Like the tides that have washed her shores forever, the story of Cape Breton has always been one of comings and goings. Native peoples came here while Europeans were still living in caves. In 1820, the fiery Presbyterian minister Norman MacLeod and his flock settled in the St. Ann’s Bay area, and their presence is still felt in the communities that line the shore six generations after many of them left, bound this time for New Zealand.
Bill Conall grew up in Ontario and lived for several years each in Saskatoon and British Columbia, before moving to Cape Breton. He is an acoustic musician, composer and writer. Most of his songs are strongly visual, so it is not surprising that his performances also feature the presentation of bits of poetry, along with artfully-told original stories. To date, he has recorded two albums of original music.
Conall describes himself as “an occasional victim of poetry”. His short fiction has been published in several Canadian magazines, and in the anthology Shorelines. His first book, The Rock in the Water (Hidden Book Press), was published in 2009, and shortlisted for the 2010 Stephen Leacock Medal for Humour. Recently his short story “The Iceberg Galley” appeared in the anthology The Men’s Breakfast, Breton Books, 2011. The Promised Land is Conall’s second book.
The Promised Land begins with the arrival of a small truckload of hippies in 1970. Moving against the tide of young people leaving Cape Breton, they are eager to get back-to-the-land. They are also grubby, scrawny and broke, and in this regard are not unlike those original Scottish settlers who preceded them. There are stories of humour and pathos as the newcomers and the locals adjust to each other, culminating in the legendary hippies’ ceilidh.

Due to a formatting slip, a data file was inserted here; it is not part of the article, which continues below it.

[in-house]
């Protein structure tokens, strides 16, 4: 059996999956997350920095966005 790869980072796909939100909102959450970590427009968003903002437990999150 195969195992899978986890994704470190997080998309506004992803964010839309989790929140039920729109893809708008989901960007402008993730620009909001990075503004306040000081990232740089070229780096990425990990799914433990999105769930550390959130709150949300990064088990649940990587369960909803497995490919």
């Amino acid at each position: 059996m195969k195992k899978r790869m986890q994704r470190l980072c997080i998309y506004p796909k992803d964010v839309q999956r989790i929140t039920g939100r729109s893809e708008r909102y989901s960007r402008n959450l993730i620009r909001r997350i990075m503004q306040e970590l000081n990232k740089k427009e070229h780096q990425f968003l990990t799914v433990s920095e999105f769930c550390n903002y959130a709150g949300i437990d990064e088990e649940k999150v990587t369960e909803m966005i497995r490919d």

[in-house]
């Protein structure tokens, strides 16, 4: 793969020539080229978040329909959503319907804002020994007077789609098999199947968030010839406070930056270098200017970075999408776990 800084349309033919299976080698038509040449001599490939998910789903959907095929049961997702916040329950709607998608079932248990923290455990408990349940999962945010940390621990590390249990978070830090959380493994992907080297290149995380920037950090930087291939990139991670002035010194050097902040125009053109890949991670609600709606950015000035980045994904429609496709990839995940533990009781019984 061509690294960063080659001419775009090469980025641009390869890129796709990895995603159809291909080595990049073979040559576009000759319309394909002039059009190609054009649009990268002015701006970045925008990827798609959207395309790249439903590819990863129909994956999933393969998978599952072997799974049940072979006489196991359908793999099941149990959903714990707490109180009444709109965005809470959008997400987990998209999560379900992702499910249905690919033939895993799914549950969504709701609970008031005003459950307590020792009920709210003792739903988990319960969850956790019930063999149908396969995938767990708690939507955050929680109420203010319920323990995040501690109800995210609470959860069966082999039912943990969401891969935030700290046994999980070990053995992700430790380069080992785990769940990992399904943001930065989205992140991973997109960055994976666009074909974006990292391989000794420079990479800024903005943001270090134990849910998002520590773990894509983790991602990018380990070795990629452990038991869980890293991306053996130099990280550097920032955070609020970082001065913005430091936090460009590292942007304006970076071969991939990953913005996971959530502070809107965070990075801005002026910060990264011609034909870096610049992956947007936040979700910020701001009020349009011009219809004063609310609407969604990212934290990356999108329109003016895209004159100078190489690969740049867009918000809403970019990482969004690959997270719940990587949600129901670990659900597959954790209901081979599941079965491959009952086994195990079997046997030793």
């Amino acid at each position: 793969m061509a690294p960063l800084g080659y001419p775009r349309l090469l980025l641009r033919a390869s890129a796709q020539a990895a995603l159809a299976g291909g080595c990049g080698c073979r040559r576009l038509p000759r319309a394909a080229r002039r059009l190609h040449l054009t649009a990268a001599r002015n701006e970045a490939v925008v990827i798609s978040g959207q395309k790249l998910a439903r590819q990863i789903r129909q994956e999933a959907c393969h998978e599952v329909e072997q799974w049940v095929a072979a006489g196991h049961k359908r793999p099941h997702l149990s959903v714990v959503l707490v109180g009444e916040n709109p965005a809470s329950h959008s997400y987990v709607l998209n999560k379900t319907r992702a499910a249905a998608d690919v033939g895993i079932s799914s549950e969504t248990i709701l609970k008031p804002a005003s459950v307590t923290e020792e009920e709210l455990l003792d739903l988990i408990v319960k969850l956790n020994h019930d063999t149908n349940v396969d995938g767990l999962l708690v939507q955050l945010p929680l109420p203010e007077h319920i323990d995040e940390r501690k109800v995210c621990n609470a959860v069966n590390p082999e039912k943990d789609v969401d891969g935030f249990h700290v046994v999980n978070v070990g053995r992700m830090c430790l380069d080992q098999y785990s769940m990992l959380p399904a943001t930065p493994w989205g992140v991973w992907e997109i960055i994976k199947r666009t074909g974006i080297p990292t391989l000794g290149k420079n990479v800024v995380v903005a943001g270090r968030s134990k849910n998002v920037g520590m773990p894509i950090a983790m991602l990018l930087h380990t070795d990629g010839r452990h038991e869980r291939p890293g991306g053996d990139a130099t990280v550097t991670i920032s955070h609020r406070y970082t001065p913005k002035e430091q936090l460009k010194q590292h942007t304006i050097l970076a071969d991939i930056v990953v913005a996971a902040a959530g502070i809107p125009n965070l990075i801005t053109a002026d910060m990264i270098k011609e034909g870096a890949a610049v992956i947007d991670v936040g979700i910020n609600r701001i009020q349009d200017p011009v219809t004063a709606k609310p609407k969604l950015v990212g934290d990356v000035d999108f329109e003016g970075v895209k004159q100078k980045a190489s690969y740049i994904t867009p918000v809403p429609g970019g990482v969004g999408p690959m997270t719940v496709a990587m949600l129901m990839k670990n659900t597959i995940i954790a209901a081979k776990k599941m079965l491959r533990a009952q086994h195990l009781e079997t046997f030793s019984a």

Four decades later, another new arrival crosses the Canso Causeway to begin her career as a medical doctor at a clinic in Baddeck. And on his first-ever trip outside the Boston States comes loud, brash, 78-year-old Gavin Mercer to visit on his niece’s little farm in Indian Brook. Young Gummer MacInnes, grandson of one of the original hippies, forms a friendship with Black Angus MacDonald that results in a brief spark of worldwide fame for both of them.
Through the adventures of his characters, Bill Conall’s story is told with humour, kindness, insight, and with the gentleness of touch that can only come from a writer who loves his subject.
Bill Conall’s The Promised Land skillfully and hilariously navigates the ebb and flow of island life where things go from better to worse to Oh My Goodness! And all the while, he shares his characters’ belief that “They’re all good days if we’re here to see them.”
Celebrate the offical launch The Promised Land Thursday, May 2 from 4-6pm at the Cape Breton Centre for Craft and Design on Charlotte Street in Sydney. CBC Mainstreet’s Wendy Bergfeldt will broadcast live and there will be a reading, some songs, book sales and signing. Presented by Boularderie Island Press.